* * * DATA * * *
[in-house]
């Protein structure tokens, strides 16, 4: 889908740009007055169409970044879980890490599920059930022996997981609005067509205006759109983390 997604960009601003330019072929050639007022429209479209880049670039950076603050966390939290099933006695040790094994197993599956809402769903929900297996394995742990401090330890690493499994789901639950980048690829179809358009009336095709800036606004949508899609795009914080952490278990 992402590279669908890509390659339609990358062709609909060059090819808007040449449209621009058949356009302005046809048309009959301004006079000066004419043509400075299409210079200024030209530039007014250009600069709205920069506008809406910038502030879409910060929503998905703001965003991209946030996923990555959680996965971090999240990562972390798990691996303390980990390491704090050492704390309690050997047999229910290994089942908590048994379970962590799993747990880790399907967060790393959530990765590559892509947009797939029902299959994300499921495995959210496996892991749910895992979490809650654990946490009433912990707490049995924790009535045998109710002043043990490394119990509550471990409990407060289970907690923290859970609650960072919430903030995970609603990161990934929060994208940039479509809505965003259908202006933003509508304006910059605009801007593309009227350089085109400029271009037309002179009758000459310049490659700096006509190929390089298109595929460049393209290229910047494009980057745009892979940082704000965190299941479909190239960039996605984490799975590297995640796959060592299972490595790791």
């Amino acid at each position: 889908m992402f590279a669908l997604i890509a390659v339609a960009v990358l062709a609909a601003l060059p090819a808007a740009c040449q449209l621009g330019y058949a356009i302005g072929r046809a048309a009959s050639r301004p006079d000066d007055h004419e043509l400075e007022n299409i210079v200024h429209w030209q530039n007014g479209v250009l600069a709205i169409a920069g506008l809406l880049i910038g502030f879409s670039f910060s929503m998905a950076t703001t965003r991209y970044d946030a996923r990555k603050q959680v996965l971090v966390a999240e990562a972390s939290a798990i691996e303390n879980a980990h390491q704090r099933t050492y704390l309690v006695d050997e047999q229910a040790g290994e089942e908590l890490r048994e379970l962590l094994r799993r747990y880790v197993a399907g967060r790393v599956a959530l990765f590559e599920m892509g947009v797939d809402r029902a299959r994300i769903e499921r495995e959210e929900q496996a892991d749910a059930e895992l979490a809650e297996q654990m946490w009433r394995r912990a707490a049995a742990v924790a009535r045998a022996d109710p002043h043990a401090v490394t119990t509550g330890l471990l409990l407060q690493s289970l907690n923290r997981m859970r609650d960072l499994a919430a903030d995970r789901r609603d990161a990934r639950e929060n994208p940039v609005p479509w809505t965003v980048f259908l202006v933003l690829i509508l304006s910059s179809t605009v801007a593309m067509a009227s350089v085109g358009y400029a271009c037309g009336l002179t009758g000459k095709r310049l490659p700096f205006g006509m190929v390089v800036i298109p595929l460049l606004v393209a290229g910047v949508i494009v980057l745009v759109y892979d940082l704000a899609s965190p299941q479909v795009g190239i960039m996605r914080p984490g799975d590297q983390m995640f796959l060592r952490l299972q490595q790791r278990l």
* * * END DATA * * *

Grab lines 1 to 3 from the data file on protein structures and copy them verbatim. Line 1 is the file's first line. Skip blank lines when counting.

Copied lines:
[in-house]
């Protein structure tokens, strides 16, 4: 889908740009007055169409970044879980890490599920059930022996997981609005067509205006759109983390 997604960009601003330019072929050639007022429209479209880049670039950076603050966390939290099933006695040790094994197993599956809402769903929900297996394995742990401090330890690493499994789901639950980048690829179809358009009336095709800036606004949508899609795009914080952490278990 992402590279669908890509390659339609990358062709609909060059090819808007040449449209621009058949356009302005046809048309009959301004006079000066004419043509400075299409210079200024030209530039007014250009600069709205920069506008809406910038502030879409910060929503998905703001965003991209946030996923990555959680996965971090999240990562972390798990691996303390980990390491704090050492704390309690050997047999229910290994089942908590048994379970962590799993747990880790399907967060790393959530990765590559892509947009797939029902299959994300499921495995959210496996892991749910895992979490809650654990946490009433912990707490049995924790009535045998109710002043043990490394119990509550471990409990407060289970907690923290859970609650960072919430903030995970609603990161990934929060994208940039479509809505965003259908202006933003509508304006910059605009801007593309009227350089085109400029271009037309002179009758000459310049490659700096006509190929390089298109595929460049393209290229910047494009980057745009892979940082704000965190299941479909190239960039996605984490799975590297995640796959060592299972490595790791």
């Amino acid at each position: 889908m992402f590279a669908l997604i890509a390659v339609a960009v990358l062709a609909a601003l060059p090819a808007a740009c040449q449209l621009g330019y058949a356009i302005g072929r046809a048309a009959s050639r301004p006079d000066d007055h004419e043509l400075e007022n299409i210079v200024h429209w030209q530039n007014g479209v250009l600069a709205i169409a920069g506008l809406l880049i910038g502030f879409s670039f910060s929503m998905a950076t703001t965003r991209y970044d946030a996923r990555k603050q959680v996965l971090v966390a999240e990562a972390s939290a798990i691996e303390n879980a980990h390491q704090r099933t050492y704390l309690v006695d050997e047999q229910a040790g290994e089942e908590l890490r048994e379970l962590l094994r799993r747990y880790v197993a399907g967060r790393v599956a959530l990765f590559e599920m892509g947009v797939d809402r029902a299959r994300i769903e499921r495995e959210e929900q496996a892991d749910a059930e895992l979490a809650e297996q654990m946490w009433r394995r912990a707490a049995a742990v924790a009535r045998a022996d109710p002043h043990a401090v490394t119990t509550g330890l471990l409990l407060q690493s289970l907690n923290r997981m859970r609650d960072l499994a919430a903030d995970r789901r609603d990161a990934r639950e929060n994208p940039v609005p479509w809505t965003v980048f259908l202006v933003l690829i509508l304006s910059s179809t605009v801007a593309m067509a009227s350089v085109g358009y400029a271009c037309g009336l002179t009758g000459k095709r310049l490659p700096f205006g006509m190929v390089v800036i298109p595929l460049l606004v393209a290229g910047v949508i494009v980057l745009v759109y892979d940082l704000a899609s965190p299941q479909v795009g190239i960039m996605r914080p984490g799975d590297q983390m995640f796959l060592r952490l299972q490595q790791r278990l």